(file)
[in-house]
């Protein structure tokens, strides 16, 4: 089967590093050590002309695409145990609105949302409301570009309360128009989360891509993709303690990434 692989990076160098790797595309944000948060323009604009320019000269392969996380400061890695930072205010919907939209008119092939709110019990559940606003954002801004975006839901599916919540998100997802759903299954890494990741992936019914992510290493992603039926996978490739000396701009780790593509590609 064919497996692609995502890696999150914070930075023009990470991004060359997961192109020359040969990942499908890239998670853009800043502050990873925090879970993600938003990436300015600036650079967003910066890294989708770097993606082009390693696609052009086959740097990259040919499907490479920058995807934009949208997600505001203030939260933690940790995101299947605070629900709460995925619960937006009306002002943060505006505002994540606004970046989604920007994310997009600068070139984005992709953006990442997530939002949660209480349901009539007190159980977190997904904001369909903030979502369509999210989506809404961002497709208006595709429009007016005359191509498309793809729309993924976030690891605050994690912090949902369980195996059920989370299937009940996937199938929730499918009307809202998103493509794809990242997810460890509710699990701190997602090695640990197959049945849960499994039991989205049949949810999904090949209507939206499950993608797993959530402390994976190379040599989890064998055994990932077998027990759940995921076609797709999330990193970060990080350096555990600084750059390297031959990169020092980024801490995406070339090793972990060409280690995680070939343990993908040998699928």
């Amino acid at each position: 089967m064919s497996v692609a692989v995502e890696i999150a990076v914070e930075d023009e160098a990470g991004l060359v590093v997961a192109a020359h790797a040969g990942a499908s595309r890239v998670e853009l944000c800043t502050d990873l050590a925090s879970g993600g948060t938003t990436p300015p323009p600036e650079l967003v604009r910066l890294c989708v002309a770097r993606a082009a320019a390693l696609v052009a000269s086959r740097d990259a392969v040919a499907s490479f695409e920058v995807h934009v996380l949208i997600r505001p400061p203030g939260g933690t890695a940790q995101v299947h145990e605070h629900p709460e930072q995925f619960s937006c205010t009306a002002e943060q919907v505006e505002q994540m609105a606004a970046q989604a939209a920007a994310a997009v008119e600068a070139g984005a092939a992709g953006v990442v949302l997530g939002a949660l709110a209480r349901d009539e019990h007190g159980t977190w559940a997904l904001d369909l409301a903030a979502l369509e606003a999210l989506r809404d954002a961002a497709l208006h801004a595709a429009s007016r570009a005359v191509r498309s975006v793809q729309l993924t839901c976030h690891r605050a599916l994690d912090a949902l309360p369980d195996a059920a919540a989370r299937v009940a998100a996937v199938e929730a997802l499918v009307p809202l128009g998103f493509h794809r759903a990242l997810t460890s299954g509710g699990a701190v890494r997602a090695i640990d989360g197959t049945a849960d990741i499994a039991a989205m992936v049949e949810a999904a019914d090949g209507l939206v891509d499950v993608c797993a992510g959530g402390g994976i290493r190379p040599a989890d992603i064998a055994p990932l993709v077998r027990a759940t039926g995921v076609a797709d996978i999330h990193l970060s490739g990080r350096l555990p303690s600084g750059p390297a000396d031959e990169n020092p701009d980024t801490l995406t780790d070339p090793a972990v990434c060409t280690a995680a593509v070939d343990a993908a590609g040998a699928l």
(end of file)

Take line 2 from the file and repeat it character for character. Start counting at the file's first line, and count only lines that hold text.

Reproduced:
């Protein structure tokens, strides 16, 4: 089967590093050590002309695409145990609105949302409301570009309360128009989360891509993709303690990434 692989990076160098790797595309944000948060323009604009320019000269392969996380400061890695930072205010919907939209008119092939709110019990559940606003954002801004975006839901599916919540998100997802759903299954890494990741992936019914992510290493992603039926996978490739000396701009780790593509590609 064919497996692609995502890696999150914070930075023009990470991004060359997961192109020359040969990942499908890239998670853009800043502050990873925090879970993600938003990436300015600036650079967003910066890294989708770097993606082009390693696609052009086959740097990259040919499907490479920058995807934009949208997600505001203030939260933690940790995101299947605070629900709460995925619960937006009306002002943060505006505002994540606004970046989604920007994310997009600068070139984005992709953006990442997530939002949660209480349901009539007190159980977190997904904001369909903030979502369509999210989506809404961002497709208006595709429009007016005359191509498309793809729309993924976030690891605050994690912090949902369980195996059920989370299937009940996937199938929730499918009307809202998103493509794809990242997810460890509710699990701190997602090695640990197959049945849960499994039991989205049949949810999904090949209507939206499950993608797993959530402390994976190379040599989890064998055994990932077998027990759940995921076609797709999330990193970060990080350096555990600084750059390297031959990169020092980024801490995406070339090793972990060409280690995680070939343990993908040998699928």